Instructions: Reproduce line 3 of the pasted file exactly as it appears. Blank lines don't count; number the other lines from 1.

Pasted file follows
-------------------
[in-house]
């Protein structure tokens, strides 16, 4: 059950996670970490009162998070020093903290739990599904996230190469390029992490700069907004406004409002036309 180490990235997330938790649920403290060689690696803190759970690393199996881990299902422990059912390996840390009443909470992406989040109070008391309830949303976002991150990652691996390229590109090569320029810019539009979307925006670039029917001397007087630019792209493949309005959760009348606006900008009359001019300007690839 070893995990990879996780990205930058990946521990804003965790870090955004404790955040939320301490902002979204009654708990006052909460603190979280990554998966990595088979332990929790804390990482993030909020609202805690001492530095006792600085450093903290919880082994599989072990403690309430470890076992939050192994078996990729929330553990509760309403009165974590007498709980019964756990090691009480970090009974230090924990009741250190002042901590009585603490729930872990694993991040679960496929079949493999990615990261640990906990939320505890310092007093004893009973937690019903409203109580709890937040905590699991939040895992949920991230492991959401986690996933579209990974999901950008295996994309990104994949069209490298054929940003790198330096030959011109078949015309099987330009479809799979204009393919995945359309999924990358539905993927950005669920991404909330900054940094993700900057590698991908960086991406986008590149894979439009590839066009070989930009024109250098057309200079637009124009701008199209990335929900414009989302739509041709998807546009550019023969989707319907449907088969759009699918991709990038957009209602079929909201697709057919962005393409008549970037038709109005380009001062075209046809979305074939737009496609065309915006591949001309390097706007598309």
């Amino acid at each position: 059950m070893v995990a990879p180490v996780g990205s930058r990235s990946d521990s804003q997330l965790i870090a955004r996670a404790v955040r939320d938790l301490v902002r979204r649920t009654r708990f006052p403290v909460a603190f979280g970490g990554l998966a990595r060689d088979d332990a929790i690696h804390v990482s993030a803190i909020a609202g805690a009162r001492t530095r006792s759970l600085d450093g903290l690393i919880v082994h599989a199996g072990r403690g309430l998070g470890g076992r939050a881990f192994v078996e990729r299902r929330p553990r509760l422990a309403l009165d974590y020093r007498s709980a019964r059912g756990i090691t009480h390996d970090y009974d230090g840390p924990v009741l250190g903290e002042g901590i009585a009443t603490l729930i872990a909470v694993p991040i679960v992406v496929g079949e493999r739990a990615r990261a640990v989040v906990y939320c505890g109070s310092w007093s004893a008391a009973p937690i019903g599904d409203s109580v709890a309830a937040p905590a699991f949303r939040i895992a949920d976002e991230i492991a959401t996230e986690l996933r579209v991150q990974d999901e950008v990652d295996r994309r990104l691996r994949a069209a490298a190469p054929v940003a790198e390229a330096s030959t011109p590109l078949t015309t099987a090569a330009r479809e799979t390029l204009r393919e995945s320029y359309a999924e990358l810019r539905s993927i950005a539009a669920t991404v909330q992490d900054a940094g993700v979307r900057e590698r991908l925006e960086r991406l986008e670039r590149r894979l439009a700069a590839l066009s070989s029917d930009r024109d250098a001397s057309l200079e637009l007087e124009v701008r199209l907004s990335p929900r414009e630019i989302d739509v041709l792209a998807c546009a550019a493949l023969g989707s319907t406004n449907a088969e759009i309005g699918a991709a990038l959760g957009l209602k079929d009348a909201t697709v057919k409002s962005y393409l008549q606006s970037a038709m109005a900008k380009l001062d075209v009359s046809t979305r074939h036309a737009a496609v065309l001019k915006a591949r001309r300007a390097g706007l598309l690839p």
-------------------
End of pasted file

């Amino acid at each position: 059950m070893v995990a990879p180490v996780g990205s930058r990235s990946d521990s804003q997330l965790i870090a955004r996670a404790v955040r939320d938790l301490v902002r979204r649920t009654r708990f006052p403290v909460a603190f979280g970490g990554l998966a990595r060689d088979d332990a929790i690696h804390v990482s993030a803190i909020a609202g805690a009162r001492t530095r006792s759970l600085d450093g903290l690393i919880v082994h599989a199996g072990r403690g309430l998070g470890g076992r939050a881990f192994v078996e990729r299902r929330p553990r509760l422990a309403l009165d974590y020093r007498s709980a019964r059912g756990i090691t009480h390996d970090y009974d230090g840390p924990v009741l250190g903290e002042g901590i009585a009443t603490l729930i872990a909470v694993p991040i679960v992406v496929g079949e493999r739990a990615r990261a640990v989040v906990y939320c505890g109070s310092w007093s004893a008391a009973p937690i019903g599904d409203s109580v709890a309830a937040p905590a699991f949303r939040i895992a949920d976002e991230i492991a959401t996230e986690l996933r579209v991150q990974d999901e950008v990652d295996r994309r990104l691996r994949a069209a490298a190469p054929v940003a790198e390229a330096s030959t011109p590109l078949t015309t099987a090569a330009r479809e799979t390029l204009r393919e995945s320029y359309a999924e990358l810019r539905s993927i950005a539009a669920t991404v909330q992490d900054a940094g993700v979307r900057e590698r991908l925006e960086r991406l986008e670039r590149r894979l439009a700069a590839l066009s070989s029917d930009r024109d250098a001397s057309l200079e637009l007087e124009v701008r199209l907004s990335p929900r414009e630019i989302d739509v041709l792209a998807c546009a550019a493949l023969g989707s319907t406004n449907a088969e759009i309005g699918a991709a990038l959760g957009l209602k079929d009348a909201t697709v057919k409002s962005y393409l008549q606006s970037a038709m109005a900008k380009l001062d075209v009359s046809t979305r074939h036309a737009a496609v065309l001019k915006a591949r001309r300007a390097g706007l598309l690839p």